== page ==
Three in five employees want employers to spend more on their mental and physical wellbeing as a result of the Covid crisis.
However, this research by health insurer Aetna International found a significant gap between employee and employer views on the quality of the wellbeing support provided both for those working in offices and remotely.
The survey was of 4,000 employees and 1,000 employers in the UK, US, Singapore and the UAE, and follows recent research showing employers now feel more responsible for employees’ health.
Aetna found that eight out 10 (84 per cent) of employees said their mental health is more important now than it was a year ago, while nine out of 10 (89 per cent) said their physical health is more important to them now than 12 months previously.
As a result 87 per cent of employees agree that access to quality health care is more important to them now than before the outbreak of Covid-19. However, whilst 63 per cent of employees would like more to be spent by their employer on health benefits and other resources to help them stay healthy, just 34 per cent of employers agreed they should be spending more money.
The survey revealed a striking difference between employee and employer perceptions on the quality of corporate health care provisions for those working from home. When asked about employer-provided support during remote working, the biggest concerns were surrounding mental well-being provisions. Just 25 per cent of employees rated the support they receive from their employer for stress as ‘good’, compared to 42 per cent of employers who rate the provision the same
Meanwhile 27 per cent of employees would rate the support they receive for mental health issues such as depression and anxiety as ‘poor’, however, just 9 per cent of employers would say the same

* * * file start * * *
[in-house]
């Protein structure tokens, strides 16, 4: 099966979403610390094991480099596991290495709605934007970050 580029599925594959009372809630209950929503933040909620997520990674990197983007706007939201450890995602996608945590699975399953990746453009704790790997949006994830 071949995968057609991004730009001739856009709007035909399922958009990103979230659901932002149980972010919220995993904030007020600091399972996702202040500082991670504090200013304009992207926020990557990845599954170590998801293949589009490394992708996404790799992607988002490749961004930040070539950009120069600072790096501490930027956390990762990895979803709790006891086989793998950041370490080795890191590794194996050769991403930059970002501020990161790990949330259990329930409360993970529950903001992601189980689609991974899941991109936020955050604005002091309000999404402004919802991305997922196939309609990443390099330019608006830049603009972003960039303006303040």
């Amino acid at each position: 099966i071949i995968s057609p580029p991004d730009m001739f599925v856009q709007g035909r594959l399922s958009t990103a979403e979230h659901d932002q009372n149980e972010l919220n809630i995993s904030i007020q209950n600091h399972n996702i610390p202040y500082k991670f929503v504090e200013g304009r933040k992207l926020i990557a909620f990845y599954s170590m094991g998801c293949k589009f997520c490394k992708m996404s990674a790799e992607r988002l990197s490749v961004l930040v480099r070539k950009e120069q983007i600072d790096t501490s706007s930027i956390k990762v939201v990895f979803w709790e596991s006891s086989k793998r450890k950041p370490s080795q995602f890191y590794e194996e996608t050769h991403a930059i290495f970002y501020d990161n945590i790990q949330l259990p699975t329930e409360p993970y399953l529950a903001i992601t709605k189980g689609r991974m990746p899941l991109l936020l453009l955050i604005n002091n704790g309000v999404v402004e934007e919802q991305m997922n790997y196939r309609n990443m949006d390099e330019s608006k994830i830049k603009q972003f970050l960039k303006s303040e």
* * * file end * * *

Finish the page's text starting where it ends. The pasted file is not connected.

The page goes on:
Furthermore, 18-24-year-olds were the least satisfied with the level of support provided for stress whilst working from home during Covid-19 with 41 per cent rating provisions as ‘poor’ compared to the 24 per cent global average for all ages.
With most employees across the globe continuing to work remotely – some or all of the time – for the foreseeable future, worker and employer perceptions are changing drastically about the quality, breadth and accessibility of corporate well-being support.
A total of 65 per cent of employees would only return to working from the office if their employer changed their policies regarding workplace well-being. Meanwhile a similar proportion 63 per cent of employers understand that there is now a greater expectation for them to take more responsibility for employee health beyond the workplace
Since the onset of the pandemic, 35 per cent of employers have made improvements to their mental health support, and 36 per cent to their physical health support, by making it accessible to remote workers through technology.
Additionally, only 23 per cent have improved their general well-being support for remote workers in the past six months.
Dr Hemal Desai, global medical director, Aetna International, says:“The outbreak of a global pandemic has heightened employee expectations. Organisations across the globe are stepping up their health and wellness benefits efforts. Yet it’s clear that more needs to be done given the volatile, unpredictable and complex state of the world.
“At Aetna, because we track global views on corporate health and wellness benefits year-on-year, we have a clear view on changing employee demand, adoption and utilisation trends. Never has there been a more critical time for employers to pivot and evolve to meaningfully engage and better meet the total health and well-being needs of their people – particularly their mental health.”
The post Employees want better mental health support at home appeared first on Corporate Adviser.